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Histories for 51st Signal Battalion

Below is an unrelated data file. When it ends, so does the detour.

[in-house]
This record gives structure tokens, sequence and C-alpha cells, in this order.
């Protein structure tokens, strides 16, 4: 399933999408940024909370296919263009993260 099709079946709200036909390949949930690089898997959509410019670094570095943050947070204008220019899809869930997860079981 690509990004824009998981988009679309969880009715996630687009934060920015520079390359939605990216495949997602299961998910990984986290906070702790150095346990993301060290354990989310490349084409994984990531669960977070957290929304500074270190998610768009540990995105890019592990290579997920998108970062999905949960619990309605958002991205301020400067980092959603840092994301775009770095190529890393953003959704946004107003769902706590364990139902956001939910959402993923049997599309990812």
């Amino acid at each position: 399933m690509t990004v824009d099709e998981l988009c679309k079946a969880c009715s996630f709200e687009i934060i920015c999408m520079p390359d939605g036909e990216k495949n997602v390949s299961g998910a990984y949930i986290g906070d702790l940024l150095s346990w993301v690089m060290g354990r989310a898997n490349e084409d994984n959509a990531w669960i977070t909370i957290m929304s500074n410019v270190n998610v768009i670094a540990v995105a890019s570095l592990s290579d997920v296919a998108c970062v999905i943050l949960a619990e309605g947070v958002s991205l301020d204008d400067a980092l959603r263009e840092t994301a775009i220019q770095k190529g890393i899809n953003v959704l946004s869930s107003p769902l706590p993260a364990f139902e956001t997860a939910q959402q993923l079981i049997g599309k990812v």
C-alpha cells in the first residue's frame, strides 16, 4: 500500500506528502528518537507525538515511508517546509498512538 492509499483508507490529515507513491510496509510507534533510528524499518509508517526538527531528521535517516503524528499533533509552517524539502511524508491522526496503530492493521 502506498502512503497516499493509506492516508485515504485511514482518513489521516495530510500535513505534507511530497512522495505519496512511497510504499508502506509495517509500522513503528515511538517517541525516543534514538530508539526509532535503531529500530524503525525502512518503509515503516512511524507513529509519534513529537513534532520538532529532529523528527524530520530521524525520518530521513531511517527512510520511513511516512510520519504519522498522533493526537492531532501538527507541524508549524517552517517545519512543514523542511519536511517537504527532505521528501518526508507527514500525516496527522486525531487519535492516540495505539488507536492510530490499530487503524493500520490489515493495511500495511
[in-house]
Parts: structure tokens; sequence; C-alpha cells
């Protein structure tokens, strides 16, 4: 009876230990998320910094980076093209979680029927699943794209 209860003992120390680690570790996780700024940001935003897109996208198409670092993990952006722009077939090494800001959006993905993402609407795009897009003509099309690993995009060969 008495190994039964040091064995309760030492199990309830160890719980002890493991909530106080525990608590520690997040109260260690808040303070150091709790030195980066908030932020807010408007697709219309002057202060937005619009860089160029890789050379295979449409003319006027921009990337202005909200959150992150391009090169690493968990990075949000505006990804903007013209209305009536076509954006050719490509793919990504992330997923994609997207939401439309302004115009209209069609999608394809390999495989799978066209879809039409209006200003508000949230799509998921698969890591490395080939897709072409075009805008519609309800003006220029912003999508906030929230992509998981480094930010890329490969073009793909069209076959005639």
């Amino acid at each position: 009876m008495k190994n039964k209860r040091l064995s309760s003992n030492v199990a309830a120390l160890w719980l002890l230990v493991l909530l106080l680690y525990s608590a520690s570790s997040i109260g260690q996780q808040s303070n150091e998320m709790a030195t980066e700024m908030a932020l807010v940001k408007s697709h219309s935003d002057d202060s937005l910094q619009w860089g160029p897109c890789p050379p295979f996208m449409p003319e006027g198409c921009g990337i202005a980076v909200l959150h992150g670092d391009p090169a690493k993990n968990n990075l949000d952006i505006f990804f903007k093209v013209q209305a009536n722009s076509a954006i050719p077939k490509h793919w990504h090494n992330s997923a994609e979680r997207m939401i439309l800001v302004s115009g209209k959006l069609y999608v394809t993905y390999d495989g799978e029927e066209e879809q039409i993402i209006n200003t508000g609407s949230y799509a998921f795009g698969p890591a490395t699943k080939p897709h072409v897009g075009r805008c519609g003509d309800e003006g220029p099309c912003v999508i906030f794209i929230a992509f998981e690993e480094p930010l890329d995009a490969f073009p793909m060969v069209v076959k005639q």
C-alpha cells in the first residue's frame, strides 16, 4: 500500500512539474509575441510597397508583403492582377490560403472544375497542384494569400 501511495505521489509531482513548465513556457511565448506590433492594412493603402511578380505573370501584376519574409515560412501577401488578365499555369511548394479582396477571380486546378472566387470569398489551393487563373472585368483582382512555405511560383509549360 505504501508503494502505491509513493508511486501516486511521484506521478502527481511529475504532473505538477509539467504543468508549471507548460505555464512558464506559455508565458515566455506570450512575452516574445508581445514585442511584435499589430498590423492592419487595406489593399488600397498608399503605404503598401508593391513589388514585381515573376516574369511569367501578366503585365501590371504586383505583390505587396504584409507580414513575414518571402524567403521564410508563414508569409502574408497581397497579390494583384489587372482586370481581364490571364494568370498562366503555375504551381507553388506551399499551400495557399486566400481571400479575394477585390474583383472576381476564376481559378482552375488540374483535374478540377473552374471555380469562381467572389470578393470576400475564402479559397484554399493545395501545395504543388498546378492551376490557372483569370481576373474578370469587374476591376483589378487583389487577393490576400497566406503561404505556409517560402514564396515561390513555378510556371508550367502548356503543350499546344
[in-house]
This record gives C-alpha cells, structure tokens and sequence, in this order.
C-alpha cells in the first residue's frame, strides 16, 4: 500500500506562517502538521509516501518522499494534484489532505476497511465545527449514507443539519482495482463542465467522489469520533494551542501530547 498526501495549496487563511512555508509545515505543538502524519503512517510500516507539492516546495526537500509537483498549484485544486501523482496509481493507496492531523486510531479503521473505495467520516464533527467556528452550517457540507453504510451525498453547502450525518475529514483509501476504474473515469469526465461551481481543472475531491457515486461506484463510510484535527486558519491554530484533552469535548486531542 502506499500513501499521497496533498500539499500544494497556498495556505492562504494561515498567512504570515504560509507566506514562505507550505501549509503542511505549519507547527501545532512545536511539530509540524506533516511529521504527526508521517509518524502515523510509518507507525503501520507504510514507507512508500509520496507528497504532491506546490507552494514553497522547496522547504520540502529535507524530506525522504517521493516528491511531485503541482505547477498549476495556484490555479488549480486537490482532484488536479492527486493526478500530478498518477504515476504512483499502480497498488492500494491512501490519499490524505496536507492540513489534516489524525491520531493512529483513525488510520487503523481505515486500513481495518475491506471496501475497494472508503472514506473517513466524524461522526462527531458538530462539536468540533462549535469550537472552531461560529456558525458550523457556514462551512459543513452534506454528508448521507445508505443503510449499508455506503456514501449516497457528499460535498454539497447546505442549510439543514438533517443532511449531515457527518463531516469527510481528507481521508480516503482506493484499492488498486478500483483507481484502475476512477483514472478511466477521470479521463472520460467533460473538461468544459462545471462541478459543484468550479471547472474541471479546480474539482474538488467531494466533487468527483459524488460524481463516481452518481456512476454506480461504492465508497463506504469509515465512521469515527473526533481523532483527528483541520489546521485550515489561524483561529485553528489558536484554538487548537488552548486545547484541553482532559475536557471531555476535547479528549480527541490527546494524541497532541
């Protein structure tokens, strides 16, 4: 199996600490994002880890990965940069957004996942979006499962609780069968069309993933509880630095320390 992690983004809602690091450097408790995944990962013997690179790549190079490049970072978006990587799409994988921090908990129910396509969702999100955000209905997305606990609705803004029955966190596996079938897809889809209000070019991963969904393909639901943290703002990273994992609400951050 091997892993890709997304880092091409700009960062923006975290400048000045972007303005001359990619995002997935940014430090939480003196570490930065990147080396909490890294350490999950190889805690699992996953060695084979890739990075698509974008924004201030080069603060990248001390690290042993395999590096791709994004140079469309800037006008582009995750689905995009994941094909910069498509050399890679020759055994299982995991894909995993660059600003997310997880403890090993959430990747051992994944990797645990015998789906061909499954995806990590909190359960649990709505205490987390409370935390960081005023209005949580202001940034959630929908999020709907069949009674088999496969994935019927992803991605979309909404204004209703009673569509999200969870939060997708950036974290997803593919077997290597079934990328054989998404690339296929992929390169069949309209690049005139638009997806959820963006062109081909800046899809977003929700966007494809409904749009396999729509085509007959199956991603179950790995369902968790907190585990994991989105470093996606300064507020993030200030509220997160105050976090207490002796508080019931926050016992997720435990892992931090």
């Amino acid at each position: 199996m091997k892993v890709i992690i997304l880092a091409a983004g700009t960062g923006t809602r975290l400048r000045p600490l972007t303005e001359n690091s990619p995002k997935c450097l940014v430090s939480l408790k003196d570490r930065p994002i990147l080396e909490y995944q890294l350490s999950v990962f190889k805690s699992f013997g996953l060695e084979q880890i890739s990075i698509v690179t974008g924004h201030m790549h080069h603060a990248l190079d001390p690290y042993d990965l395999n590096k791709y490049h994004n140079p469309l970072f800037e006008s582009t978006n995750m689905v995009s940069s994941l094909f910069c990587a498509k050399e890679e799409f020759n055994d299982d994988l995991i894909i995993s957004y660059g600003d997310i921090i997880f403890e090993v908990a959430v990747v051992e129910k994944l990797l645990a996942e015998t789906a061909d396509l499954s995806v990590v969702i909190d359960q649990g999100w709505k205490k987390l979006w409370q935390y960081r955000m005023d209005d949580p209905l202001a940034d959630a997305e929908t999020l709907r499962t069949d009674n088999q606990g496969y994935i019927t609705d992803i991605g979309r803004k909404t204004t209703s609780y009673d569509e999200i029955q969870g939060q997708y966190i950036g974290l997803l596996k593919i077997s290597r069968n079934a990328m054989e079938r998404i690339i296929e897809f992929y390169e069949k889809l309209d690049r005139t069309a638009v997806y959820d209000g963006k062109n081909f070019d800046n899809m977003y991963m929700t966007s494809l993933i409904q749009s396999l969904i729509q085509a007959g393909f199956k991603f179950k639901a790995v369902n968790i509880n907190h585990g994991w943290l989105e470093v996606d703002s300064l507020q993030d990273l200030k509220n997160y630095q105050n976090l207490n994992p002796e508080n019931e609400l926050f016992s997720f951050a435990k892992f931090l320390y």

51st Signal Bn.